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Are There Medications to Increase My Appetite?

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Published on February 14, 2020

Key Takeaways

Myeloproliferative neoplasm expert Dr. Catriona Jamieson, from the UC San Diego Moores Cancer Center, answers a question from Karen, a Patient Power community member who asks on behalf of her husband living with myelofibrosis, if there are medications to increase appetite when on ruxolitinib (Jakafi). Tune in to hear Dr. Jamieson’s answer.

This is an MPN Research Foundation program produced by Patient Power. We thank Celgene for their financial support through grants to the MPN Research Foundation. These organizations have no editorial control, and the program is produced solely by Patient Power.

 

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Transcript | Are There Medications to Increase My Appetite?

Please remember the opinions expressed on Patient Power are not necessarily the views of our sponsors, contributors, partners or Patient Power. Our discussions are not a substitute for seeking medical advice or care from your own doctor. That’s how you’ll get care that’s most appropriate for you.

Andrew Schorr:

Greetings, I'm Andrew Schorr. We're in Orlando, Florida and this is our live MPN Ask the Expert program. And I've been living with an MPN about eight years now, so I am vitally interested. Now let's take your questions as well. So, joining us is my doctor, Dr. Catriona Jamieson. Thank you so much for being with us.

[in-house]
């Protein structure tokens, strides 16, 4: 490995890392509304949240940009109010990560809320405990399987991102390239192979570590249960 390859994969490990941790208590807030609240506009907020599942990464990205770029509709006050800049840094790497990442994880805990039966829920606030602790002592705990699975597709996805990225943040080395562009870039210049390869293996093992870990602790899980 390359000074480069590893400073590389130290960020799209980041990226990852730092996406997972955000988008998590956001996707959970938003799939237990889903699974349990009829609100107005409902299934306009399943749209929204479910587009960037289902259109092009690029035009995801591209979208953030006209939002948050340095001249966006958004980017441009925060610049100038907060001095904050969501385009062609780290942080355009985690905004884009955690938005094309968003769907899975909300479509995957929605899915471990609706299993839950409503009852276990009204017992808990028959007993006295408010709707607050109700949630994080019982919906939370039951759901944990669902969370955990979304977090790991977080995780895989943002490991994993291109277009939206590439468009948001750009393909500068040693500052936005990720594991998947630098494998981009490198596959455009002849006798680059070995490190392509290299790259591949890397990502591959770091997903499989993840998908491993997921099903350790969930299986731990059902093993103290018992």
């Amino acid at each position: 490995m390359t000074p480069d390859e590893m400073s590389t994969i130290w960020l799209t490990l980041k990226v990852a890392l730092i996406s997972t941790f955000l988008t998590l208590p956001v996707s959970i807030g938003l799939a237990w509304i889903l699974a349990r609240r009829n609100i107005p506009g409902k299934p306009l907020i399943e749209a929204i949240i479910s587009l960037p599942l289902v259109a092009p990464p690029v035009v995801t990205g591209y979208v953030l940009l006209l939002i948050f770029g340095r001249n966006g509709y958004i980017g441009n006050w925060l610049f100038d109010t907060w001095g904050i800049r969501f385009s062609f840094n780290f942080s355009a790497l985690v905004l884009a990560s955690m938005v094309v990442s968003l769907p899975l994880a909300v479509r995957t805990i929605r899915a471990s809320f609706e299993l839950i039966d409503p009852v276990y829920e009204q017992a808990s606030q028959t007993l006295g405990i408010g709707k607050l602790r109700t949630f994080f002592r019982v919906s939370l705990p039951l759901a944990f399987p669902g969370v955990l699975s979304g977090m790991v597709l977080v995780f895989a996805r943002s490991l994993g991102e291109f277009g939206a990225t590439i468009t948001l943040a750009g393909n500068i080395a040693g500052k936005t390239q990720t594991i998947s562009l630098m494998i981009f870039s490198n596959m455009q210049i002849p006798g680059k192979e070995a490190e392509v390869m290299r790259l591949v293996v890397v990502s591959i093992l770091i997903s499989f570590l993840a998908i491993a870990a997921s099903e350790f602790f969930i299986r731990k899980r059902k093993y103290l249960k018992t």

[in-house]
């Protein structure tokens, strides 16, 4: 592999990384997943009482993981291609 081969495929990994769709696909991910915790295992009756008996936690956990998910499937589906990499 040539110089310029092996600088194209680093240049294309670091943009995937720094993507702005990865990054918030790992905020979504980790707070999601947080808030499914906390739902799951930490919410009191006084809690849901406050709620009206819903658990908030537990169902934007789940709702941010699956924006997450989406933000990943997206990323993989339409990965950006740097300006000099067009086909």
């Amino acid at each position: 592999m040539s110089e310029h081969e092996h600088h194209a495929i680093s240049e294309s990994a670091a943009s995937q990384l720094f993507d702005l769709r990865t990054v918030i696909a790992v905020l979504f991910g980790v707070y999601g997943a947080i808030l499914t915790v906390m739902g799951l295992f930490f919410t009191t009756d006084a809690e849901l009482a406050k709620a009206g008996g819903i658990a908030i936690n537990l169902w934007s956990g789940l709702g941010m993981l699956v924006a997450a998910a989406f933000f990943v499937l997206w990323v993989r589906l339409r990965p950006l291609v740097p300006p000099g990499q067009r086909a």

Dr. Jamieson:               

Oh, it's really my pleasure, Andrew. 

Andrew Schorr:

Karen sent this question in. She said, "My husband was diagnosed with myelofibrosis and is losing weight, because he cannot eat very much. He's on Jakafi, or ruxolitinib (Jakafi). Is there another medication he can take that will increase his appetite?"

So, I just want to say, I've been on Jakafi seven years. I think I eat too much. I hope that happens to him. Does that have to do with the size of his spleen, or is it other things?

Dr. Jamieson:               

Yeah, usually that's a sign of progression. So, you have to see your doctor—have your husband see his doctor, and make sure that the spleen going up isn't coinciding with advance of the fibrosis in the bone marrow. So, when I see that, it usually correlates with a higher LDH, so people start to lose weight because they have more of these inflammatory growth factors. Like tumor necrosis factor, another inflammatory cytokines, and it usually represents a loss of response to Jakafi. 

So, then you have to look at the dose. Is it the appropriate dose? Fairly frequently people lose their response, so we have to increase the dose of Jakafi, and I've done that many times. Where someone was on 10 milligrams twice a day and we went up to 15 or 20 milligrams twice a day. And then they were fine. Their spleen shrunk. Usually you’re right, Andrew—that's exactly what it is. People don't feel hungry because their spleen has grown, and they feel full early.

And there are other medications. There's one in particular that was recently approved. So, if his doctor finds that he still having symptoms with an enlarged spleen, and that's an easy ultrasound to do, then he can switch to the newer medication to see if that's a more effective option. And then, if that doesn't work, go back to Jakafi or combine something with Jakafi.

Please remember the opinions expressed on Patient Power are not necessarily the views of our sponsors, contributors, partners or Patient Power. Our discussions are not a substitute for seeking medical advice or care from your own doctor. That’s how you’ll get care that’s most appropriate for you.

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